Your second question is a factual one: did I, as Cohn asserts, choose to publish the French edition of PEHR with VT, as a gesture of solidarity? Note that even if that were true, he could not possibly know it, which is sufficient to prove to any rational person that he is a liar. Out of curiosity, I contacted the publisher — who, of course, arranges all translations; I can’t even keep track of the myriad translations of books of mine, let alone arrange or plan them. I discovered that they indeed had a contract, with Albin Michel, a mainstream French publisher. But they had no record of whether the book had ever appeared; nor do I, or Herman. They had had no communications with Vielle Taupe.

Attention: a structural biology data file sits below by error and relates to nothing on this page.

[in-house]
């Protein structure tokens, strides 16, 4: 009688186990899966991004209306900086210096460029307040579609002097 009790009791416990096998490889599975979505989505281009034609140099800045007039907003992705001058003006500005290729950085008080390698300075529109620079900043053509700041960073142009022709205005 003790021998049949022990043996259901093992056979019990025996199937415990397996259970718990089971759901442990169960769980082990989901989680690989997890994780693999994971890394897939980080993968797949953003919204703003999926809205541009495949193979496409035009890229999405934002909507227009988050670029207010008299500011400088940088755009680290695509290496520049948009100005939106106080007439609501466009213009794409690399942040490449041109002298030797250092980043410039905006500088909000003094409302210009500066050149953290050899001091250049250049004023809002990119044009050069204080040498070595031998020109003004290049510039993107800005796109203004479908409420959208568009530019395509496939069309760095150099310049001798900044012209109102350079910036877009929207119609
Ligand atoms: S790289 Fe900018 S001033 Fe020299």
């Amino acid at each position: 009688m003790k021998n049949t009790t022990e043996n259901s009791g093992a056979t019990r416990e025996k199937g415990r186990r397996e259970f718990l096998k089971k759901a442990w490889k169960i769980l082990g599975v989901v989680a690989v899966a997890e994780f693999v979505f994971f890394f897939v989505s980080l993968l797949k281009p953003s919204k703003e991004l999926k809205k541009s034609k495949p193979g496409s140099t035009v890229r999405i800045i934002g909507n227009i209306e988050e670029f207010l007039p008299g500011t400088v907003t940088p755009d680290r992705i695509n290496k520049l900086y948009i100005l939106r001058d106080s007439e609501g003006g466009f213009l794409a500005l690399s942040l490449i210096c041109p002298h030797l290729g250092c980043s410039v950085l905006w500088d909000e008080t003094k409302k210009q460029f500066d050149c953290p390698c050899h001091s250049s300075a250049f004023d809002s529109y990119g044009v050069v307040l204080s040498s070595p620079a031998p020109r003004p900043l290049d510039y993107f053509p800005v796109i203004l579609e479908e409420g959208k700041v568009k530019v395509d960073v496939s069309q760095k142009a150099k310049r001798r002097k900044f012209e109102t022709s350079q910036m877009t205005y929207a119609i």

Now your first question. The “statement” to which you refer is a distortion of something that I wrote in a personal letter 11 years ago, when I was asked whether the fact that a person denies the existence of gas chambers does not prove that he is an anti-Semite. I wrote back what every sane person knows: no, of course it does not. A person might believe that Hitler exterminated 6 million Jews in some other way without being an anti-Semite. Since the point is trivial and disputed by no one, I do not know why we are discussing it.

In that context, I made a further point: even denial of the Holocaust would not prove that a person is an anti-Semite. I presume that that point too is not subject to contention. Thus if a person ignorant of modern history were told of the Holocaust and refused to believe that humans are capable of such monstrous acts, we would not conclude that he is an anti-Semite. That suffices to establish the point at issue.